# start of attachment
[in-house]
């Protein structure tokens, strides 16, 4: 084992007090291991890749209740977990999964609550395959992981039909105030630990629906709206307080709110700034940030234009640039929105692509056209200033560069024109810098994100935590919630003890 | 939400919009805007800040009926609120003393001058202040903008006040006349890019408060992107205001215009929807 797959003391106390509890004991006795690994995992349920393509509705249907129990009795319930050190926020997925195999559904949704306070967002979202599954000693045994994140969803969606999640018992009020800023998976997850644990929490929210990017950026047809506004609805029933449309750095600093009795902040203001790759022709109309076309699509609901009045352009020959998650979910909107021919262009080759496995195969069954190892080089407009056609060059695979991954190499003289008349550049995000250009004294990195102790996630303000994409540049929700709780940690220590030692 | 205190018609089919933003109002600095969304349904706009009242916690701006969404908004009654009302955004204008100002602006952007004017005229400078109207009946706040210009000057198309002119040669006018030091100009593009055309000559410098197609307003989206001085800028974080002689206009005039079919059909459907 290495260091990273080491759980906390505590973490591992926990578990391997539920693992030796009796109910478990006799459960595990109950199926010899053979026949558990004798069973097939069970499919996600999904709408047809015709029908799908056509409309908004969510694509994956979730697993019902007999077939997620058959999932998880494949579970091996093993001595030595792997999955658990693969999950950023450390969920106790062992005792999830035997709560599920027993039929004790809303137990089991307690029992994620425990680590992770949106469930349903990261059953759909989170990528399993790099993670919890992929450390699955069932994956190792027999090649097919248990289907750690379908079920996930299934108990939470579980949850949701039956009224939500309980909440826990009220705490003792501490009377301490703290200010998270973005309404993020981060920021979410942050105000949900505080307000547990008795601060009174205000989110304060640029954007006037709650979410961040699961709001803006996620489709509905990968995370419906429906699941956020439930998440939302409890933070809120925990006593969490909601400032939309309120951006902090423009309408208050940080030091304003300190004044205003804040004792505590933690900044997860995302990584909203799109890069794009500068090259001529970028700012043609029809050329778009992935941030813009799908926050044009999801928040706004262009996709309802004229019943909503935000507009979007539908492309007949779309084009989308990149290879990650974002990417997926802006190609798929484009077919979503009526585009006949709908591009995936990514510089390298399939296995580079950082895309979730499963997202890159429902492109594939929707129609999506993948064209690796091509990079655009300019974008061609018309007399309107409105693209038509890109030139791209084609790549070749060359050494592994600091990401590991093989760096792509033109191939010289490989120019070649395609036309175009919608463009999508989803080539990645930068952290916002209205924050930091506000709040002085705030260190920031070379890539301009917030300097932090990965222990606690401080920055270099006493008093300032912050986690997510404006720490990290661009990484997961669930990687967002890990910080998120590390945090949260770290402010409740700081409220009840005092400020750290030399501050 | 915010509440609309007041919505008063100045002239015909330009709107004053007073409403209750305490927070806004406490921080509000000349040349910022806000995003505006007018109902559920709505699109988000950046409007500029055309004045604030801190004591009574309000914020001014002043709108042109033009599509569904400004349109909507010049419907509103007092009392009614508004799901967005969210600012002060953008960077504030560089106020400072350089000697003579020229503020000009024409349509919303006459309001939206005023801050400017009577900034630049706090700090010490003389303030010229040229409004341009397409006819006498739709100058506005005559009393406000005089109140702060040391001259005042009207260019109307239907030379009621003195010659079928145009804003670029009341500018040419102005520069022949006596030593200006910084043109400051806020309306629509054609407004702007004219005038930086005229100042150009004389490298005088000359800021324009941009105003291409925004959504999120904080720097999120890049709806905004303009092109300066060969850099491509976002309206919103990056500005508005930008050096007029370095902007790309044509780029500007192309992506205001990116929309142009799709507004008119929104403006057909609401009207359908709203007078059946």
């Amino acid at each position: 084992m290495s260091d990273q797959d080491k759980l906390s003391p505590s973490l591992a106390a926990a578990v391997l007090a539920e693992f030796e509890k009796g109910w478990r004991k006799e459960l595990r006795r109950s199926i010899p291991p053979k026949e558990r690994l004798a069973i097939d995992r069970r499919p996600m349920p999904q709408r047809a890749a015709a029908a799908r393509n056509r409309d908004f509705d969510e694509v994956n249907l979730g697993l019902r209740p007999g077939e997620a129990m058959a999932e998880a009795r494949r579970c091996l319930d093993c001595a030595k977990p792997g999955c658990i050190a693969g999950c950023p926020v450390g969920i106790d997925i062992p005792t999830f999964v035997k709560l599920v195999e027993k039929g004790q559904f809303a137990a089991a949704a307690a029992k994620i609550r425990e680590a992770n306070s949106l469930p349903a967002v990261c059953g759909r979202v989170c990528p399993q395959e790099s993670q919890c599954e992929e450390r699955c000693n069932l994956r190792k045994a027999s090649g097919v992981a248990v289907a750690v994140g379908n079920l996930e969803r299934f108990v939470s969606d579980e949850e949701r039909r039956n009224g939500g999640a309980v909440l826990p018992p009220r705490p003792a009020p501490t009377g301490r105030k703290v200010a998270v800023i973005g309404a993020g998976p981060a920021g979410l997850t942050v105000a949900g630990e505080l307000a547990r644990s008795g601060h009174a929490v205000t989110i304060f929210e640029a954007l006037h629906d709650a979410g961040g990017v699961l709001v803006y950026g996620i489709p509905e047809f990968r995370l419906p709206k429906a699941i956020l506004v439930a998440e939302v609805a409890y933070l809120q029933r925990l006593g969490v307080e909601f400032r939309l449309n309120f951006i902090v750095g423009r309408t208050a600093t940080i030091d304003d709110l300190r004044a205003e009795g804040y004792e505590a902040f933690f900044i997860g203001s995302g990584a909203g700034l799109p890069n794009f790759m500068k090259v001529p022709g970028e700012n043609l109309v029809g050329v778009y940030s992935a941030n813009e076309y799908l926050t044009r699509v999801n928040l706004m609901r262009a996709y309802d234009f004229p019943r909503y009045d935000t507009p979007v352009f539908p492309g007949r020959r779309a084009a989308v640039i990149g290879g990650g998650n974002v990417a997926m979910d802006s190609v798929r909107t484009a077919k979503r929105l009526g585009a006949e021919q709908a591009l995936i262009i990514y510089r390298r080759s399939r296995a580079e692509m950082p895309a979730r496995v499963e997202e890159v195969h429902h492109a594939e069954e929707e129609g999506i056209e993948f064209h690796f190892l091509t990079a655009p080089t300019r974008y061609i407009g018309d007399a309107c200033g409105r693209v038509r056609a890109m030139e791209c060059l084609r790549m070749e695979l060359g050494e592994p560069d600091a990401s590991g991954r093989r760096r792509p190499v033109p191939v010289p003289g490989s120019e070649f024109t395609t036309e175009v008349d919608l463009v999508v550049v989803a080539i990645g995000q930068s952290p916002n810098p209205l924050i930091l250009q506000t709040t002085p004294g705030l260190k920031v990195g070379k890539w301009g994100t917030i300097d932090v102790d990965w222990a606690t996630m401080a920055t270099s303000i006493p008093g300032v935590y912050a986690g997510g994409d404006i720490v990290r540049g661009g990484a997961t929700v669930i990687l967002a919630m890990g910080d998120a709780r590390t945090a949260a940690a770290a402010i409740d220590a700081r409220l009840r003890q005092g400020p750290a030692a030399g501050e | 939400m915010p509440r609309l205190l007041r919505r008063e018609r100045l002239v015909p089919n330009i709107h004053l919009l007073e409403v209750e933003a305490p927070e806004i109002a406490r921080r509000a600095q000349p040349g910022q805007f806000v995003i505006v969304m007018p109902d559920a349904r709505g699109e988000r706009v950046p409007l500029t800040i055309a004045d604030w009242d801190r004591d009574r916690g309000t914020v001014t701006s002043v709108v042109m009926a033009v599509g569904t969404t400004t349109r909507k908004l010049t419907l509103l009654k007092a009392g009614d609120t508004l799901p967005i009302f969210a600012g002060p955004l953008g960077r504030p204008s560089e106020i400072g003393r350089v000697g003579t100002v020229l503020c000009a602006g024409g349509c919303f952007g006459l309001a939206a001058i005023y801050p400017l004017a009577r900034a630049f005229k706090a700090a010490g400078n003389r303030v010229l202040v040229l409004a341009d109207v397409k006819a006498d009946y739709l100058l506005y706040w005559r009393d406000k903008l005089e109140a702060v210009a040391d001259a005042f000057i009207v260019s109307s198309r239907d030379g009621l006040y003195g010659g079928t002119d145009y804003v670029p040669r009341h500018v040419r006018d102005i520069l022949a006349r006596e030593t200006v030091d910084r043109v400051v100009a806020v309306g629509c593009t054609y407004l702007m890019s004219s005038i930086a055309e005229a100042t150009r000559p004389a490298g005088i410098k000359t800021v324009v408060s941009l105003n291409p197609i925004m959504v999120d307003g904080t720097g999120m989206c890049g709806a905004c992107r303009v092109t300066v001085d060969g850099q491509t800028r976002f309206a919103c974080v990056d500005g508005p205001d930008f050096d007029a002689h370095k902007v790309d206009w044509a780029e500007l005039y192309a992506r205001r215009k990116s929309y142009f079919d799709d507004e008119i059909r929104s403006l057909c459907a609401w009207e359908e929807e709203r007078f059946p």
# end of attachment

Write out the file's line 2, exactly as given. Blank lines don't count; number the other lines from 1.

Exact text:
């Protein structure tokens, strides 16, 4: 084992007090291991890749209740977990999964609550395959992981039909105030630990629906709206307080709110700034940030234009640039929105692509056209200033560069024109810098994100935590919630003890 | 939400919009805007800040009926609120003393001058202040903008006040006349890019408060992107205001215009929807 797959003391106390509890004991006795690994995992349920393509509705249907129990009795319930050190926020997925195999559904949704306070967002979202599954000693045994994140969803969606999640018992009020800023998976997850644990929490929210990017950026047809506004609805029933449309750095600093009795902040203001790759022709109309076309699509609901009045352009020959998650979910909107021919262009080759496995195969069954190892080089407009056609060059695979991954190499003289008349550049995000250009004294990195102790996630303000994409540049929700709780940690220590030692 | 205190018609089919933003109002600095969304349904706009009242916690701006969404908004009654009302955004204008100002602006952007004017005229400078109207009946706040210009000057198309002119040669006018030091100009593009055309000559410098197609307003989206001085800028974080002689206009005039079919059909459907 290495260091990273080491759980906390505590973490591992926990578990391997539920693992030796009796109910478990006799459960595990109950199926010899053979026949558990004798069973097939069970499919996600999904709408047809015709029908799908056509409309908004969510694509994956979730697993019902007999077939997620058959999932998880494949579970091996093993001595030595792997999955658990693969999950950023450390969920106790062992005792999830035997709560599920027993039929004790809303137990089991307690029992994620425990680590992770949106469930349903990261059953759909989170990528399993790099993670919890992929450390699955069932994956190792027999090649097919248990289907750690379908079920996930299934108990939470579980949850949701039956009224939500309980909440826990009220705490003792501490009377301490703290200010998270973005309404993020981060920021979410942050105000949900505080307000547990008795601060009174205000989110304060640029954007006037709650979410961040699961709001803006996620489709509905990968995370419906429906699941956020439930998440939302409890933070809120925990006593969490909601400032939309309120951006902090423009309408208050940080030091304003300190004044205003804040004792505590933690900044997860995302990584909203799109890069794009500068090259001529970028700012043609029809050329778009992935941030813009799908926050044009999801928040706004262009996709309802004229019943909503935000507009979007539908492309007949779309084009989308990149290879990650974002990417997926802006190609798929484009077919979503009526585009006949709908591009995936990514510089390298399939296995580079950082895309979730499963997202890159429902492109594939929707129609999506993948064209690796091509990079655009300019974008061609018309007399309107409105693209038509890109030139791209084609790549070749060359050494592994600091990401590991093989760096792509033109191939010289490989120019070649395609036309175009919608463009999508989803080539990645930068952290916002209205924050930091506000709040002085705030260190920031070379890539301009917030300097932090990965222990606690401080920055270099006493008093300032912050986690997510404006720490990290661009990484997961669930990687967002890990910080998120590390945090949260770290402010409740700081409220009840005092400020750290030399501050 | 915010509440609309007041919505008063100045002239015909330009709107004053007073409403209750305490927070806004406490921080509000000349040349910022806000995003505006007018109902559920709505699109988000950046409007500029055309004045604030801190004591009574309000914020001014002043709108042109033009599509569904400004349109909507010049419907509103007092009392009614508004799901967005969210600012002060953008960077504030560089106020400072350089000697003579020229503020000009024409349509919303006459309001939206005023801050400017009577900034630049706090700090010490003389303030010229040229409004341009397409006819006498739709100058506005005559009393406000005089109140702060040391001259005042009207260019109307239907030379009621003195010659079928145009804003670029009341500018040419102005520069022949006596030593200006910084043109400051806020309306629509054609407004702007004219005038930086005229100042150009004389490298005088000359800021324009941009105003291409925004959504999120904080720097999120890049709806905004303009092109300066060969850099491509976002309206919103990056500005508005930008050096007029370095902007790309044509780029500007192309992506205001990116929309142009799709507004008119929104403006057909609401009207359908709203007078059946």